There’s no reason why you have to live with lamps that don’t work properly, and it may be dangerous too.
Parts of a Lamp
The plug, cord, and socket, the parts that are probably causing the lamp to malfunction, are easy and inexpensive to replace.
You can get them at any well-stocked hardware store, and certainly at any store that specializes in electrical parts.
Why, for example, should you put up with a plug that’s misshapen or broken, or that doesn’t make a good electrical connection in the outlet?
With a quick-clamp plug, the kind that eliminates the need for fastening wires under terminal screws, you can have a new one on in seconds.
Lamp Rewiring Video
If you’d prefer to watch a lamp rewiring video, rather than read an article, here is a helpful one:
Replacing The Lamp Socket
You can install a new socket almost as easily. Replacement sockets come in various finishes brass or nickel metal, and black or brown plastic.
So you should be able to find a socket that approximates the color tone of the existing socket.
And if you plan to replace a socket, why not put in a three-way socket for greater lighting versatility?
Wiring a three-way socket is as simple as wiring the standard on/off version,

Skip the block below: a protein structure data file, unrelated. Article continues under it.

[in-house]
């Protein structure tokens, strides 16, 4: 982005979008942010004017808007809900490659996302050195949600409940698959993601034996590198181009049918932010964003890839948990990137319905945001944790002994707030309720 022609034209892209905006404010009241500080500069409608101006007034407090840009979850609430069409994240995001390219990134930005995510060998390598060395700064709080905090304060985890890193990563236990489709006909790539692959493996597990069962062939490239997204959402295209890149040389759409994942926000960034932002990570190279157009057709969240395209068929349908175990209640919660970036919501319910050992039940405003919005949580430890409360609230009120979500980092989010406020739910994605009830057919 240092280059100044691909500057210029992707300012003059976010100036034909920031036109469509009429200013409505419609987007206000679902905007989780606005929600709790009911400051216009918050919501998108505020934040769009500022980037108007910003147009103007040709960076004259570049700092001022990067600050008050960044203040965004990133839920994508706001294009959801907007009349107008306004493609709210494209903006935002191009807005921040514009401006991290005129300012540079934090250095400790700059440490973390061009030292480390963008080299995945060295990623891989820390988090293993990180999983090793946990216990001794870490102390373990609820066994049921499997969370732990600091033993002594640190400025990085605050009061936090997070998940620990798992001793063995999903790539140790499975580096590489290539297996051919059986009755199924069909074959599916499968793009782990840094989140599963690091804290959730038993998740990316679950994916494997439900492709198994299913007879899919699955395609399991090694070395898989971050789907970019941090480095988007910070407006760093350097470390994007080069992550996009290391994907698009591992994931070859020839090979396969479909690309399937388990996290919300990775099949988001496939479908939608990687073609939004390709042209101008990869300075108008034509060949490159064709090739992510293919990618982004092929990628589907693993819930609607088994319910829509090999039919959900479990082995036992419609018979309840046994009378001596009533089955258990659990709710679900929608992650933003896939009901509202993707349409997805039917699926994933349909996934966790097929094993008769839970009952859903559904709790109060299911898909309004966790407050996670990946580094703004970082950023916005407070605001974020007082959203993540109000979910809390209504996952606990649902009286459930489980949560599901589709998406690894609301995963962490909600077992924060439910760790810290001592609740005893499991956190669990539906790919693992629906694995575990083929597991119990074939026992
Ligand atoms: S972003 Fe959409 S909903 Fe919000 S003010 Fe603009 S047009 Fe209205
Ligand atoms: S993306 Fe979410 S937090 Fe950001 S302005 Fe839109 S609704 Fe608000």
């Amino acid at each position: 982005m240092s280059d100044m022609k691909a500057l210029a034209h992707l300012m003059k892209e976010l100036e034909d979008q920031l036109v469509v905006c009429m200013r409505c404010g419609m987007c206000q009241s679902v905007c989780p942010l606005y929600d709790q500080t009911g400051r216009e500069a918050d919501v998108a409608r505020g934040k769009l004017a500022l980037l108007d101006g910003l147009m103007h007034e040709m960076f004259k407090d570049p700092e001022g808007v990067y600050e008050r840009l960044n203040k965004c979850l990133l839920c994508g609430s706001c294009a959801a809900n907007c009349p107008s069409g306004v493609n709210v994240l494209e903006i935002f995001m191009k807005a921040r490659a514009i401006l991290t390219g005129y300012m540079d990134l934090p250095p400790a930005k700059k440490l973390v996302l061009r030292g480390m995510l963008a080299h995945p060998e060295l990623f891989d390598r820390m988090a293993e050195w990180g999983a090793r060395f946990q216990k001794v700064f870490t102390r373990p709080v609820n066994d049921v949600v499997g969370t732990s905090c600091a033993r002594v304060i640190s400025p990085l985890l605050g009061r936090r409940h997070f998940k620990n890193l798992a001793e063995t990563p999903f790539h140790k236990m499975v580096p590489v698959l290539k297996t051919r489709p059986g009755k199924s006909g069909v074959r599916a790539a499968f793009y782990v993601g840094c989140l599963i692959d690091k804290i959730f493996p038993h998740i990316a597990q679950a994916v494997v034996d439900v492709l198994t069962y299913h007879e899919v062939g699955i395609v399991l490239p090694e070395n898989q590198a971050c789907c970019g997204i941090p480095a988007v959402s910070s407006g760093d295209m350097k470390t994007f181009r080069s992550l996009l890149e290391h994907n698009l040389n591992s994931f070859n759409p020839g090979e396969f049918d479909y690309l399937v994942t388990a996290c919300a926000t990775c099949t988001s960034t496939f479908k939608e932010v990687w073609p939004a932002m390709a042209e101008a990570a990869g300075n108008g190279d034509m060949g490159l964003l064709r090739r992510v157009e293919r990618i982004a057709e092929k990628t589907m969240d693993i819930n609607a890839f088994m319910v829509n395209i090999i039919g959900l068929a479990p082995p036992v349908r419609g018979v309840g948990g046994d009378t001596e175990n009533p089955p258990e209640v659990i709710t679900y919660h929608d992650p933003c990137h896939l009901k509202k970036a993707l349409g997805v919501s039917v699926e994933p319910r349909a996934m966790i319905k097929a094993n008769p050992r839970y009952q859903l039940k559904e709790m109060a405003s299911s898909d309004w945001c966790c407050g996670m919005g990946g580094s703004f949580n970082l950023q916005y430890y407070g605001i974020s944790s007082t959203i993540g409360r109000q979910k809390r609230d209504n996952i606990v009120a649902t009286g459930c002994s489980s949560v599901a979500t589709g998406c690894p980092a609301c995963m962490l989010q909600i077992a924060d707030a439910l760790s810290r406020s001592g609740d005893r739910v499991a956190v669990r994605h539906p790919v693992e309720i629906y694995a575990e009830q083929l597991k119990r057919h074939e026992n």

Rewiring The Lamp Cord
Lamp cord is known as Type SPT, but if you ask for zip cord at a hardware or electrical supply store, you’ll get what you need.
The #18 size is satisfactory for most lamp applications.
Zip cord is available in many colors, the most common being black, brown, white, and transparent.
Match the cord color to the lamp, and order a sufficient length for your needs.
The customary length is six feet, but you can use as much cord as you need to reach from the lamp to the outlet, add the length of the cord hidden in the lamp, plus one foot for attachments to socket and plug, and for some slack.
In terms of safety and appearance, it’s better to have an adequate length of cord than to compensate for a short one with an extension cord: but keep all cords as short as possible.
Preparing to Rewire The Lamp
To rewire a lamp, first pull the plug out; never do any work while the lamp is connected.
Disassemble the Lamp